He recalled the days before he became famous and lamented his past, complaining about having to study literature and poetry, strumming simultaneously as he chants. Neth Phe was a Khmer traditional musician who performed at wedding ceremonies until one day when his fellow villagers asked him to perform the Cha Pei Dong Veng at one of the villager’s wedding. “Since then I started to take it up seriously, hoping that with the Cha Pei Dong Veng, I would be able to make more money,” Neth Phe said. “I never thought I could become a successful “he has to tune his voice to the rhythm as he strums,” he complained. However, he was fortunate to have studied under a well-known Chanter in his village for three months and from hints he gathered, he quickly became the skillful musician he now is. According to Neth Phe, the Cha Pei Dong Veng was no ordinary invention; legend has it that the Cha Pei was brought to earth from heaven when the Buddha was ill. The Cha Pei Dong Veng is said to represent the dragon. “The angels came from heaven with the Cha Pei to perform for the Buddha,” he said.
Today, many people invite him to perform at ceremonies such as weddings, the inauguration of a pagoda or at other religion festivities. He performs according to the request and suggestion from the people who invite him but there is always a lesson to be had through all his performances, he said.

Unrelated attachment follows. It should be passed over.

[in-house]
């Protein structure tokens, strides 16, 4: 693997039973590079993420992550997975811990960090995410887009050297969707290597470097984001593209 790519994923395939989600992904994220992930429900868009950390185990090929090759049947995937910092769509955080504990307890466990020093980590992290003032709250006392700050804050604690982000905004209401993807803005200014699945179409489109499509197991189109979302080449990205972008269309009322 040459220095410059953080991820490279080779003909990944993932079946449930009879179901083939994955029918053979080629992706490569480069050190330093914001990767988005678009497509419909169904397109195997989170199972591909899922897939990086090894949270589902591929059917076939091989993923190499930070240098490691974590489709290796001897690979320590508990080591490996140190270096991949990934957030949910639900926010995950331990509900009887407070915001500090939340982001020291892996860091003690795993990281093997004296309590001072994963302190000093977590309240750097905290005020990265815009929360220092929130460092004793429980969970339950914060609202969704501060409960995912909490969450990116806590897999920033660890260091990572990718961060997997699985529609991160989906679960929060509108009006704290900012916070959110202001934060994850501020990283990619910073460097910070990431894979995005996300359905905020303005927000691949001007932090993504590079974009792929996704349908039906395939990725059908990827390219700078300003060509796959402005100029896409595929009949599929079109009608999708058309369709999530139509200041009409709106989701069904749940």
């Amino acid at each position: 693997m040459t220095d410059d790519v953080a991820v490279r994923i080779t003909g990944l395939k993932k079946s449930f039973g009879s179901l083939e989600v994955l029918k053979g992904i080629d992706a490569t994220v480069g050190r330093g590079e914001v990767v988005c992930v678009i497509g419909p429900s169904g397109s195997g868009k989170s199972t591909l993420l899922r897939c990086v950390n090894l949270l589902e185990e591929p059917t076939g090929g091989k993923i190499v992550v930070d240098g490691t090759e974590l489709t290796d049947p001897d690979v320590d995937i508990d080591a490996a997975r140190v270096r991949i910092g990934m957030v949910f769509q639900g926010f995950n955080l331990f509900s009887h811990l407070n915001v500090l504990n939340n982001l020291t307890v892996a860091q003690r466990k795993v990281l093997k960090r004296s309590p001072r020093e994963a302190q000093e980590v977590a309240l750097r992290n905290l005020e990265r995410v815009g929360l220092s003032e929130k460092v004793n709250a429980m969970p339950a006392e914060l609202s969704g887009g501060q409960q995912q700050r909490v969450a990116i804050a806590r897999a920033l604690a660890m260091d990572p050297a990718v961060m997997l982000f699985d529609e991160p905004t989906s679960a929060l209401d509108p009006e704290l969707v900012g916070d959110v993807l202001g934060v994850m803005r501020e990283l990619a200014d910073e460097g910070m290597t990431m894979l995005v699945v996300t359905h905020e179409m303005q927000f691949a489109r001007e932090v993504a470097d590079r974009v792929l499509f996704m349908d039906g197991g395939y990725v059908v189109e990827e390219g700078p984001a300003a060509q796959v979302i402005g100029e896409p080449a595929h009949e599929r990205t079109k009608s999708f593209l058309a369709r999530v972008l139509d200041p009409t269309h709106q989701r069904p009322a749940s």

“I always chant text from Khmer literature and poetry to educate the people; teach children to love their parents and urge husbands to love their wives,” said Neth Phe.
“Each performance usually lasts for about an hour and a half and I get paid $150,” he said. “I can support my family this way and this is only because many people like my work.”
“I want to start a training class for students who want to learn to play the Cha Pei Dong Veng,” he said. “I want the government to offer food to the students and I will teach for free because I am afraid that we may lose this tradition to time.”
Royal University of Fine Art has set up a five year course; a first ever for two subjects — Cha Pei Dong Veng and Ayai for academic year 2002-2003. Vice Rector of the University, Mr. Proeung Chhieng said that the idea to set up the course came about because some of the Cha Pei Dong Veng and Ayai chanters today have abused the tradition and often use sexually connoted phrases just to make people laugh and this is corrupting the tradition.
Dean of faculty of Music, Mr. Veng Phat said that the University will select 20 new students for the first academic year. The selected students will be trained on Khmer Literature and popular poetry so they can chant properly and keep the traditions alive and pure, he said. “We train people to sing politely and avoid the use of immoral and abusive language,” said Veng Phath. “I never used sexually connoted phrases in any of my performances; I always avoid those kind of lines,” said Neth Phe. “I never used sexually connoted phrases in any of my performances;
I always avoid those kind of lines,” said Neth Phe. For the moment, Neth Phe is constantly looking out in the provinces for students who are genuinely interested to learn his skills and hope that the traditions can be passed on so that the sweet sounds of the Cha Pei Dong Veng can continue to be appreciated for many more decades to come.